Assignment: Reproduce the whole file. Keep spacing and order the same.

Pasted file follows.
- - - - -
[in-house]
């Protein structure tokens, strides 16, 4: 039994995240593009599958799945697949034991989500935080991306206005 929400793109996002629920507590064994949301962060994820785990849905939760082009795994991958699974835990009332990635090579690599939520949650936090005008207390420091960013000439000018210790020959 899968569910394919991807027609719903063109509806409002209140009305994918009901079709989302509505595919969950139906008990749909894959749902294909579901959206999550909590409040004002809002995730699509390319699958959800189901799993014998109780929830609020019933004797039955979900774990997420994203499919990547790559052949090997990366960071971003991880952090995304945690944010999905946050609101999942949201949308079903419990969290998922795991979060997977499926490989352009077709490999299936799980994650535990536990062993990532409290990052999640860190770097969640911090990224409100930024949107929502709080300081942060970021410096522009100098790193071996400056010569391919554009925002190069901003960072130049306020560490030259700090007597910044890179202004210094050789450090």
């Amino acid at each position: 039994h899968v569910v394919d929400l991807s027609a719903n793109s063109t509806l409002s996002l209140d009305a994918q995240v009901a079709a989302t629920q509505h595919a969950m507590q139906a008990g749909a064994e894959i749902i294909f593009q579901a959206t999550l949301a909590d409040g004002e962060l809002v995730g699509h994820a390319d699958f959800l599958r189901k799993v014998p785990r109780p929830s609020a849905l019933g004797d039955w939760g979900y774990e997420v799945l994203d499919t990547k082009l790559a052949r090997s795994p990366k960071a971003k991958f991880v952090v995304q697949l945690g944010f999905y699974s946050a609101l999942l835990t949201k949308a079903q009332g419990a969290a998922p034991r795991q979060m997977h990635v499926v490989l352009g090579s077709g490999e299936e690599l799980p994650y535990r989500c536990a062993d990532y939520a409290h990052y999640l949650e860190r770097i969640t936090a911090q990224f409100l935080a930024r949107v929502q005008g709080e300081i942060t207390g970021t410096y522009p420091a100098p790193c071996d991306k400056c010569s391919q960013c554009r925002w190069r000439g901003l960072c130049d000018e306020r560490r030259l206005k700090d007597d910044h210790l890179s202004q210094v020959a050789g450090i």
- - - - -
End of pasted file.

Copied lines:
[in-house]
């Protein structure tokens, strides 16, 4: 039994995240593009599958799945697949034991989500935080991306206005 929400793109996002629920507590064994949301962060994820785990849905939760082009795994991958699974835990009332990635090579690599939520949650936090005008207390420091960013000439000018210790020959 899968569910394919991807027609719903063109509806409002209140009305994918009901079709989302509505595919969950139906008990749909894959749902294909579901959206999550909590409040004002809002995730699509390319699958959800189901799993014998109780929830609020019933004797039955979900774990997420994203499919990547790559052949090997990366960071971003991880952090995304945690944010999905946050609101999942949201949308079903419990969290998922795991979060997977499926490989352009077709490999299936799980994650535990536990062993990532409290990052999640860190770097969640911090990224409100930024949107929502709080300081942060970021410096522009100098790193071996400056010569391919554009925002190069901003960072130049306020560490030259700090007597910044890179202004210094050789450090």
């Amino acid at each position: 039994h899968v569910v394919d929400l991807s027609a719903n793109s063109t509806l409002s996002l209140d009305a994918q995240v009901a079709a989302t629920q509505h595919a969950m507590q139906a008990g749909a064994e894959i749902i294909f593009q579901a959206t999550l949301a909590d409040g004002e962060l809002v995730g699509h994820a390319d699958f959800l599958r189901k799993v014998p785990r109780p929830s609020a849905l019933g004797d039955w939760g979900y774990e997420v799945l994203d499919t990547k082009l790559a052949r090997s795994p990366k960071a971003k991958f991880v952090v995304q697949l945690g944010f999905y699974s946050a609101l999942l835990t949201k949308a079903q009332g419990a969290a998922p034991r795991q979060m997977h990635v499926v490989l352009g090579s077709g490999e299936e690599l799980p994650y535990r989500c536990a062993d990532y939520a409290h990052y999640l949650e860190r770097i969640t936090a911090q990224f409100l935080a930024r949107v929502q005008g709080e300081i942060t207390g970021t410096y522009p420091a100098p790193c071996d991306k400056c010569s391919q960013c554009r925002w190069r000439g901003l960072c130049d000018e306020r560490r030259l206005k700090d007597d910044h210790l890179s202004q210094v020959a050789g450090i």